Being part of the paramedic staff in my university was an enthralling experience.
Every other day we would receive an emergency call and we would rush to the scene of some injury like blood-hungry hounds, with our first aid kits ready to patch up all wounds.
One day that I still particularly remember, after 4 years, is the night of 12th December, 2012 when we first met Eshal.
It was raining cats and dogs and we four friends were camping in our first aid office with hot cups of coffee. It was supposed to be a quiet night with all university students gone on holidays. Half-past ten, the PTCL in our office starts ringing and as a second nature, we instantly picked it up, hoping for an opportunity to help someone through the heavy rain pour.
A stammering girl mentioned something about a girl flipping off her chair and losing consciousness. As soon as we reached the first floor of the female hostels…
the skinny, pale girl was lying face flat on the floor and seizing…
I quickly kneled at her head, placed her head cautiously on a piece of towel beneath her neck and held it firmly. Keeping the head still of a seizing patient can seriously save grave injuries to the backbone passing through the neck.
When her seizures were over, we measured her pulse using the index finger on her wrist, below the thumb. It was 60 beats per minute. Lower than normal and her body was cold. We covered her up with a shawl and prepared to move her downstairs for transporting her to the hospital. Before we were even kneeled on her sides to pick her up, she started seizing again. This time I removed all her first aid bags from around her and one of my fellow MFR (Medical First Responder) held her head firmly, like before.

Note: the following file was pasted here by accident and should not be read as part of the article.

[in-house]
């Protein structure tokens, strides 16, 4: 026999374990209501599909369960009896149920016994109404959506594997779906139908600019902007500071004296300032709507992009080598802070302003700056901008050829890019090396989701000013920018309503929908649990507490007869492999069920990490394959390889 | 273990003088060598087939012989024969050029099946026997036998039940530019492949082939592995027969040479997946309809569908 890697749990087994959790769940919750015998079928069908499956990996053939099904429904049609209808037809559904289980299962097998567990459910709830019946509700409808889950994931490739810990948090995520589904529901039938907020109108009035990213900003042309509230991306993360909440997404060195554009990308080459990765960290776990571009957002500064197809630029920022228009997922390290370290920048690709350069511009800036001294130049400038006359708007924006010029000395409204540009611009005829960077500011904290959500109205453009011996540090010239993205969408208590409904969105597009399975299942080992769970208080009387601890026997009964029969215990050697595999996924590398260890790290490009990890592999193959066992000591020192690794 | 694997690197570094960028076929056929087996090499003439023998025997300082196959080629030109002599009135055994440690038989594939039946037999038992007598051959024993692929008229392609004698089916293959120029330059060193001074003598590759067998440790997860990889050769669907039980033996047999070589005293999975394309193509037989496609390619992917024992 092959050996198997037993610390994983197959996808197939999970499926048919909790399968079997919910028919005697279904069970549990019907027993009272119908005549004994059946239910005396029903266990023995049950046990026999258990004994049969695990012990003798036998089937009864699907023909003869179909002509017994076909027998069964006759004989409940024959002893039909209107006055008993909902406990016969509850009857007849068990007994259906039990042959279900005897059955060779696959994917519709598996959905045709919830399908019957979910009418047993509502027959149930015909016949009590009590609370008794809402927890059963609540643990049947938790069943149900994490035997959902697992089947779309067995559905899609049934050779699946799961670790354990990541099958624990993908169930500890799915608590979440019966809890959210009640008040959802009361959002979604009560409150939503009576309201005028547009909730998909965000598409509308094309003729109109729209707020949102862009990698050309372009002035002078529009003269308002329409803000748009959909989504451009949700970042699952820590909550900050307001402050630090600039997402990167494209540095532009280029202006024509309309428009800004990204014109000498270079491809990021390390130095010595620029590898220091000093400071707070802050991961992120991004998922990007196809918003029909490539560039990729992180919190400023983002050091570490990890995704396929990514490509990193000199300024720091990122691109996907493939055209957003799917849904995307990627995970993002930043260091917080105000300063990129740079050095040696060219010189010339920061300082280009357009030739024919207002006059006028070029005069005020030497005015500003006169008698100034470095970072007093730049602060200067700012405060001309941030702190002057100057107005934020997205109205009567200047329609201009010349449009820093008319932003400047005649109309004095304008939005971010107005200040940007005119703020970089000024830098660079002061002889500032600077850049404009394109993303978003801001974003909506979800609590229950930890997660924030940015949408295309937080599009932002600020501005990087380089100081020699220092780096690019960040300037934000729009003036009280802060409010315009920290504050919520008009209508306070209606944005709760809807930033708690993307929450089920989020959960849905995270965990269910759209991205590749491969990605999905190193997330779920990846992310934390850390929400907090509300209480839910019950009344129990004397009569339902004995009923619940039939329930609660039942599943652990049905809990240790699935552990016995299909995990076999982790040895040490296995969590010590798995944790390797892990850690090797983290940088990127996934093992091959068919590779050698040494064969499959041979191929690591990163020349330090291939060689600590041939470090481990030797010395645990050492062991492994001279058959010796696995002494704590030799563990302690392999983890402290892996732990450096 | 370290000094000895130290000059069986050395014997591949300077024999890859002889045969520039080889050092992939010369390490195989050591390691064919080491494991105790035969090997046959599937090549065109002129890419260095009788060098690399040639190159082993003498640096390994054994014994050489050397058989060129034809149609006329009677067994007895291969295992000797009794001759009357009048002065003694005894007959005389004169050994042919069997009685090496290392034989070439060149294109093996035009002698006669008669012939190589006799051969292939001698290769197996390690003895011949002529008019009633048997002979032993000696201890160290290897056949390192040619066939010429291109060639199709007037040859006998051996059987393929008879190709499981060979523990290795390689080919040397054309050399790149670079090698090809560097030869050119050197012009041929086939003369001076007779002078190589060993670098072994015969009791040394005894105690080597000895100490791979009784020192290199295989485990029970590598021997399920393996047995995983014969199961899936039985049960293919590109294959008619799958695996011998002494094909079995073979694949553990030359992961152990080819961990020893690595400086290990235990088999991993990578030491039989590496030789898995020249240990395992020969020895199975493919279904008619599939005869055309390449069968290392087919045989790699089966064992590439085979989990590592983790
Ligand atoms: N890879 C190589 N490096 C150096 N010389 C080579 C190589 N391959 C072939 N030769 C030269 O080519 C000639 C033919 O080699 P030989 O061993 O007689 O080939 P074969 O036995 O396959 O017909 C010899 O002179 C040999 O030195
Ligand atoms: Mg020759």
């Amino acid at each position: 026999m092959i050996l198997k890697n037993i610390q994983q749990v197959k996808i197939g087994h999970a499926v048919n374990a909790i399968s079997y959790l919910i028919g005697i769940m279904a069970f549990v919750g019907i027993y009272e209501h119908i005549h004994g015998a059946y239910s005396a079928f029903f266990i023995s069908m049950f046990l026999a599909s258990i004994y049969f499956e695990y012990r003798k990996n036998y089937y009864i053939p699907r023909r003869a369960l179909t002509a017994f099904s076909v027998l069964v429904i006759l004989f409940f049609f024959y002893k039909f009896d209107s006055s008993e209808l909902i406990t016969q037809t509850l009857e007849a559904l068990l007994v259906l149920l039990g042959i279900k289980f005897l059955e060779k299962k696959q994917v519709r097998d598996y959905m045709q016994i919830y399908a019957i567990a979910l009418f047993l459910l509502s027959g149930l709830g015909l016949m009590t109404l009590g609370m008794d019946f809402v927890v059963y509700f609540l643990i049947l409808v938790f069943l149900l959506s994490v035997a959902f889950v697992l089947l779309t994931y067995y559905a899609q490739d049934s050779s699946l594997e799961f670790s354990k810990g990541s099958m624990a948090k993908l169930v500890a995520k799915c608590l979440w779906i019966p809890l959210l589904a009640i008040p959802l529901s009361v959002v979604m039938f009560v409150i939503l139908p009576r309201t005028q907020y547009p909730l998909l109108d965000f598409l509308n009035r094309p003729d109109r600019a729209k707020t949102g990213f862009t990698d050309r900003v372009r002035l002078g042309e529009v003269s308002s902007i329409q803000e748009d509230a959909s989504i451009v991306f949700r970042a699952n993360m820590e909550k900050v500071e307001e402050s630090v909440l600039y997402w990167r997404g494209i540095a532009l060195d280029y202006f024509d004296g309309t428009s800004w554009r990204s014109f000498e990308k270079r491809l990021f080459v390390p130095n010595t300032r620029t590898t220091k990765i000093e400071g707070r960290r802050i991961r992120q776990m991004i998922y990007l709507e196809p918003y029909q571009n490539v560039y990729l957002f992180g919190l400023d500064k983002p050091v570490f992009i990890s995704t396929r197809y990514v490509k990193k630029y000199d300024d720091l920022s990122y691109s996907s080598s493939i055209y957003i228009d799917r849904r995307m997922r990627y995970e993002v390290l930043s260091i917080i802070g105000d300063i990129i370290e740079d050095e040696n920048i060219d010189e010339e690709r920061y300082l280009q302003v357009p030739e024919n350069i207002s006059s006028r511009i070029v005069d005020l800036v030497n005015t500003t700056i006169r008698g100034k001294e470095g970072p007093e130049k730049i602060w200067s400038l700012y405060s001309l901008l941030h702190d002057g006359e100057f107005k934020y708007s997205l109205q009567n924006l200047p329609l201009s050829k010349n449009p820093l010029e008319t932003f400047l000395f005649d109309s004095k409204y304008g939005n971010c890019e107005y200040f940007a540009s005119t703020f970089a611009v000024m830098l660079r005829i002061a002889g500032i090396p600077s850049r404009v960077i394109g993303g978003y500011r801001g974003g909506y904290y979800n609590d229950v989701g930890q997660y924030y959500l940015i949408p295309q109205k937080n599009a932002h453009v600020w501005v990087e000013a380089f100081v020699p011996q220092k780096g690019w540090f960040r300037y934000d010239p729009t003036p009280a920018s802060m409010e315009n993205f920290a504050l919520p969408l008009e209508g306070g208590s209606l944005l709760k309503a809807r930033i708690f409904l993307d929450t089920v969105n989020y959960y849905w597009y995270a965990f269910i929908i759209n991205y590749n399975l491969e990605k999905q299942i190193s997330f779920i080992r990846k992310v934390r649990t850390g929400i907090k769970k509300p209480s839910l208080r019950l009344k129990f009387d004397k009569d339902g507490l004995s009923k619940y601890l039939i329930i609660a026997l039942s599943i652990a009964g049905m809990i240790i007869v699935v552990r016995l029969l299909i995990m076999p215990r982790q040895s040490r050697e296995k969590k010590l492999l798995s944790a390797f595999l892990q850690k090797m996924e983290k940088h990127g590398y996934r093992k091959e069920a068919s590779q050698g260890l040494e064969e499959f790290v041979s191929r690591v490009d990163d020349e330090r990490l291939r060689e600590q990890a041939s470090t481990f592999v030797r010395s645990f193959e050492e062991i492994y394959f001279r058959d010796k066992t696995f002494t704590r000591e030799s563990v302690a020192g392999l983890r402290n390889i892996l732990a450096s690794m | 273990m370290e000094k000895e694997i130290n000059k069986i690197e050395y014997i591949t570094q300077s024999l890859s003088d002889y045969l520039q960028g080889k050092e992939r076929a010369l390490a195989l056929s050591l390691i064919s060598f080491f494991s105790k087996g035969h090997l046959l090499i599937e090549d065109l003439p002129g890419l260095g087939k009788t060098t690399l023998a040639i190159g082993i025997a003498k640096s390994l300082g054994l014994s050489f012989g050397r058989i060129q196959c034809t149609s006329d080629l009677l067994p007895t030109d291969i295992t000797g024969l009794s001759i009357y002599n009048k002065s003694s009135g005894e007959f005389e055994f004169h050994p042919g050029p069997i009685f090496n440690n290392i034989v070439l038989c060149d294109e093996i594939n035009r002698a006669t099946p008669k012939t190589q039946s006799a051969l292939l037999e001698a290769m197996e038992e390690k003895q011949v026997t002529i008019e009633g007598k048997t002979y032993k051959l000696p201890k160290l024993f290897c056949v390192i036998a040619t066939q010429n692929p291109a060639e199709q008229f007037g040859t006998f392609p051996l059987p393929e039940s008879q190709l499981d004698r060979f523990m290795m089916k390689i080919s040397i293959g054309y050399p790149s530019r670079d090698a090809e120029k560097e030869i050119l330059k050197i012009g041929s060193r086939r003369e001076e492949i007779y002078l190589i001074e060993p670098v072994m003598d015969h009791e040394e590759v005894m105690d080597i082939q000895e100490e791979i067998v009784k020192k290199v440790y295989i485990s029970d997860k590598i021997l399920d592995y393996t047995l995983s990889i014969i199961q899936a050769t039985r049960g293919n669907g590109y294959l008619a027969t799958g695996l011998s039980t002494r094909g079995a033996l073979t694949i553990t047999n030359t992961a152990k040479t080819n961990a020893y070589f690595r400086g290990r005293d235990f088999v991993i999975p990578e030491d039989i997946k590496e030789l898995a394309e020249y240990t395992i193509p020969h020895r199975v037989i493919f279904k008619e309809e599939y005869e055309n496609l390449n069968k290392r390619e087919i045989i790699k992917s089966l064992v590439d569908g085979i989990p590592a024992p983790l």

It is important to ensure that the seizing patient is not held down and they are allowed to convulse, otherwise the chances that they might break a bone increase tremendously.
The area around the patient should be immediately cleared so that they do not hurt themselves by colliding into any furniture. If the equipment is immovable, then move the patient very carefully when the seizures tone down or completely stop.
As soon she stopped seizing for the second time, I opened her mouth by placing two fingers on her chin to see if her tongue hadn’t rolled back. Indeed it had.
After wearing my hand gloves, I used my little finger to swipe the tongue back up, else she would have choked and died without us ever knowing.
Her airway was now clear and she could breathe.
But the adventure wasn’t over. She seized 12 times that night, making her transportation to the dorm room extremely difficult. Finally using the spine board RESCUE 1122 team had brought, we placed her and strapped her and quickly moved her to the ambulance. Within 5 minutes, we reached the nearby hospital and she was taken to neuro-consultant.
Seizures are our body’s way of telling us that something might not be working right in our brain and the little wires (neurons) that carry its message to other parts of the body. The reason for having seizures range from being genetic to environmental. Eshal had been negligent of her diet and food was never the priority for her. She would go through the day without any nutrition and rely on soft drinks for her stomach tumbled.
Diet is the most important thing that can save us from hundreds of diseases. Never have your children take both the importance and the need of food lightly. A well-balanced diet can turn you around from the road to death, be wise and eat properly! Take good care of yourselves, always.
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